Home Law Ohio ACLU files lawsuit against state over Down syndrome abortion ban

Ohio ACLU files lawsuit against state over Down syndrome abortion ban

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A gavel outside the Ohio Supreme Court. Photo via Sam Howzit on Flickr.

If House Bill 214 takes effect, doctors would be charged with a fourth-degree felony and would lose their medical licenses in Ohio if they performed an abortion on a patient after a fetal diagnosis of Down syndrome.

The ACLU of Ohio filed a lawsuit Feb. 15 challenging the implementation of Ohio House Bill 214. The bill, which would criminalize abortions after a fetal diagnosis of Down syndrome, was signed into law by Gov. John Kasich in December of last year and is scheduled to take effect next month.

The lawsuit was filed in the U.S. court in Cincinnati on behalf of Preterm Cleveland and several other abortion clinics in the state. The ACLU is arguing that the law would violate the Fourteenth Amendment and is asking the court to issue a permanent injunction.

The ACLU previously submitted a statement against the bill when it was being debated.

If House Bill 214 takes effect, doctors would be charged with a fourth-degree felony and would lose their medical licenses in Ohio if they performed an abortion on a patient after a fetal diagnosis of Down syndrome. However, women receiving abortions after a fetal Down syndrome diagnosis would face no criminal charges.

Bennett Guess, the executive director of ACLU Ohio, said the bill interferes with the rights of female patients, particularly their relationship with their doctor.

“House Bill 214 is blatantly unconstitutional and yet another in a long succession of crass attempts by Ohio politicians to restrict a woman’s right to control her own body,” Guess said.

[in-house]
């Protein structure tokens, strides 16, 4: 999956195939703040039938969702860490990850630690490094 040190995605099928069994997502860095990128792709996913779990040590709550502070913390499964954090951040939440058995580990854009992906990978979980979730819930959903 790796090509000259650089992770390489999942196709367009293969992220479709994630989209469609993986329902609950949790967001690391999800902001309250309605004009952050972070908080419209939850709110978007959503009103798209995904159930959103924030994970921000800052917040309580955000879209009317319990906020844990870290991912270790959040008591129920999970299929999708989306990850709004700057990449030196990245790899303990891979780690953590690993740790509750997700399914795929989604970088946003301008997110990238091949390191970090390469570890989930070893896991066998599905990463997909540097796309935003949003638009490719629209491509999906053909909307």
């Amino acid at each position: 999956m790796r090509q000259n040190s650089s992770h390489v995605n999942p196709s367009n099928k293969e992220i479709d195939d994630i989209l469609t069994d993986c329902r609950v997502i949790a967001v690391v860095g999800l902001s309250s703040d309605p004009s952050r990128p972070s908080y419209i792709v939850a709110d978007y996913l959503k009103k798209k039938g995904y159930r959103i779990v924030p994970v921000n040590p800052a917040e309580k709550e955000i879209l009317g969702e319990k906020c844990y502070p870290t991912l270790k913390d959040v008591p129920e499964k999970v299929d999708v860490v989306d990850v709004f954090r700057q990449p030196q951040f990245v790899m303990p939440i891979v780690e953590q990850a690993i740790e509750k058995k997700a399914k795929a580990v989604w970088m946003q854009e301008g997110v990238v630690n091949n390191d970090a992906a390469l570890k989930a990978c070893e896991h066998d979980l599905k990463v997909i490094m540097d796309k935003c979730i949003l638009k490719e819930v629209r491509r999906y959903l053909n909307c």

“It fundamentally intervenes in the patient-doctor relationship, which is critical to the honest, informed conversations that a woman needs when making decisions about her life, health and pregnancy.”

Executive director for Preterm Chrisse France also defended patient’s rights in a statement for the ACLU.

“When a woman has decided to end a pregnancy, she deserves care without judgment. Politicians should stop trying to prevent Ohio women from making thoughtful decisions about growing their families,” France said.

Previously, primary sponsor Rep. Derek Merrin said the bill was meant to support people with Down syndrome and other disabilities.

“Whether a child should live or die should not be determined by their natural-born appearance, physical characteristics, disability, or the diagnosis of a genetic condition,” Merrin said. “As a legislature, we have the opportunity to send a powerful and clear message to the Down syndrome community: we support you, we value you, and we seek to protect you.”

However, Freda Levenson, legal director for the ACLU of Ohio, said in a statement that the bill would not provide any concrete support to Ohioans with Down syndrome and other disabilities.

“If Ohio politicians wanted to proactively take a stance for people with disabilities, they should improve access to health care, education, or other services,” Levenson said.  

This is not the first time a law trying to ban abortion after certain fetal diagnoses has been challenged at the state level. In 2016, an Indiana law seeking to ban abortions sought out due to fetal abnormalities was blocked in federal court, and was permanently struck down in September of last year. Guess believes that this previous decision will benefit the ACLU going forward.

“We are confident that federal law is on our side,” Guess said, “This bad legislation must not become law in Ohio, even for a single day, which is why we have moved so quickly to challenge its enforcement.”

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